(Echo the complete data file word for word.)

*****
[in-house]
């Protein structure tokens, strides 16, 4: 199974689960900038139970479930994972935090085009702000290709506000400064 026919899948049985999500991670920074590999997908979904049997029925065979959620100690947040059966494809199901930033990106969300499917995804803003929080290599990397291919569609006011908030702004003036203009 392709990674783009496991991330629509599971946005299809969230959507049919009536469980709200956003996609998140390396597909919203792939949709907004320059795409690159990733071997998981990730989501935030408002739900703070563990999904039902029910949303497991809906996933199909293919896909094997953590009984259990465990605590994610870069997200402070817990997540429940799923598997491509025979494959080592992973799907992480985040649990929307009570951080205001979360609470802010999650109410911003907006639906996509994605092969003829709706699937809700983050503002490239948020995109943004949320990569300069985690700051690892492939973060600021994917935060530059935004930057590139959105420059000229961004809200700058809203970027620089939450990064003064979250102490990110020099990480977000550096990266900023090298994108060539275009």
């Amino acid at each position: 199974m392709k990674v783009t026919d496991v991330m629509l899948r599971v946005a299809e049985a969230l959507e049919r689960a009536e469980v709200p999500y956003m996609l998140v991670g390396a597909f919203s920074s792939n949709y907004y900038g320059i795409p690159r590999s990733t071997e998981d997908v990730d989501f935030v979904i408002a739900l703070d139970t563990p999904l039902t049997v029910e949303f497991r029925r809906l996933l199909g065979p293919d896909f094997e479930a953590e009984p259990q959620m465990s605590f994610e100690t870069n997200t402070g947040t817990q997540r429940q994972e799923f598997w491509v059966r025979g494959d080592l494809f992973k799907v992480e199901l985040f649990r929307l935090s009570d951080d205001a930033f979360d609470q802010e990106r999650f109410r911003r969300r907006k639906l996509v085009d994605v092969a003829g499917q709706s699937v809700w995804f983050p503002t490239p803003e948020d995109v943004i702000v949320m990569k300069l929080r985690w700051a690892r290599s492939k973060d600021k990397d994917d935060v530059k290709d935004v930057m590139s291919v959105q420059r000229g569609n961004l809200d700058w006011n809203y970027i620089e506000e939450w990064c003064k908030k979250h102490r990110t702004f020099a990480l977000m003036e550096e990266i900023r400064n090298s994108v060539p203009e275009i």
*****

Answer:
[in-house]
């Protein structure tokens, strides 16, 4: 199974689960900038139970479930994972935090085009702000290709506000400064 026919899948049985999500991670920074590999997908979904049997029925065979959620100690947040059966494809199901930033990106969300499917995804803003929080290599990397291919569609006011908030702004003036203009 392709990674783009496991991330629509599971946005299809969230959507049919009536469980709200956003996609998140390396597909919203792939949709907004320059795409690159990733071997998981990730989501935030408002739900703070563990999904039902029910949303497991809906996933199909293919896909094997953590009984259990465990605590994610870069997200402070817990997540429940799923598997491509025979494959080592992973799907992480985040649990929307009570951080205001979360609470802010999650109410911003907006639906996509994605092969003829709706699937809700983050503002490239948020995109943004949320990569300069985690700051690892492939973060600021994917935060530059935004930057590139959105420059000229961004809200700058809203970027620089939450990064003064979250102490990110020099990480977000550096990266900023090298994108060539275009």
């Amino acid at each position: 199974m392709k990674v783009t026919d496991v991330m629509l899948r599971v946005a299809e049985a969230l959507e049919r689960a009536e469980v709200p999500y956003m996609l998140v991670g390396a597909f919203s920074s792939n949709y907004y900038g320059i795409p690159r590999s990733t071997e998981d997908v990730d989501f935030v979904i408002a739900l703070d139970t563990p999904l039902t049997v029910e949303f497991r029925r809906l996933l199909g065979p293919d896909f094997e479930a953590e009984p259990q959620m465990s605590f994610e100690t870069n997200t402070g947040t817990q997540r429940q994972e799923f598997w491509v059966r025979g494959d080592l494809f992973k799907v992480e199901l985040f649990r929307l935090s009570d951080d205001a930033f979360d609470q802010e990106r999650f109410r911003r969300r907006k639906l996509v085009d994605v092969a003829g499917q709706s699937v809700w995804f983050p503002t490239p803003e948020d995109v943004i702000v949320m990569k300069l929080r985690w700051a690892r290599s492939k973060d600021k990397d994917d935060v530059k290709d935004v930057m590139s291919v959105q420059r000229g569609n961004l809200d700058w006011n809203y970027i620089e506000e939450w990064c003064k908030k979250h102490r990110t702004f020099a990480l977000m003036e550096e990266i900023r400064n090298s994108v060539p203009e275009i």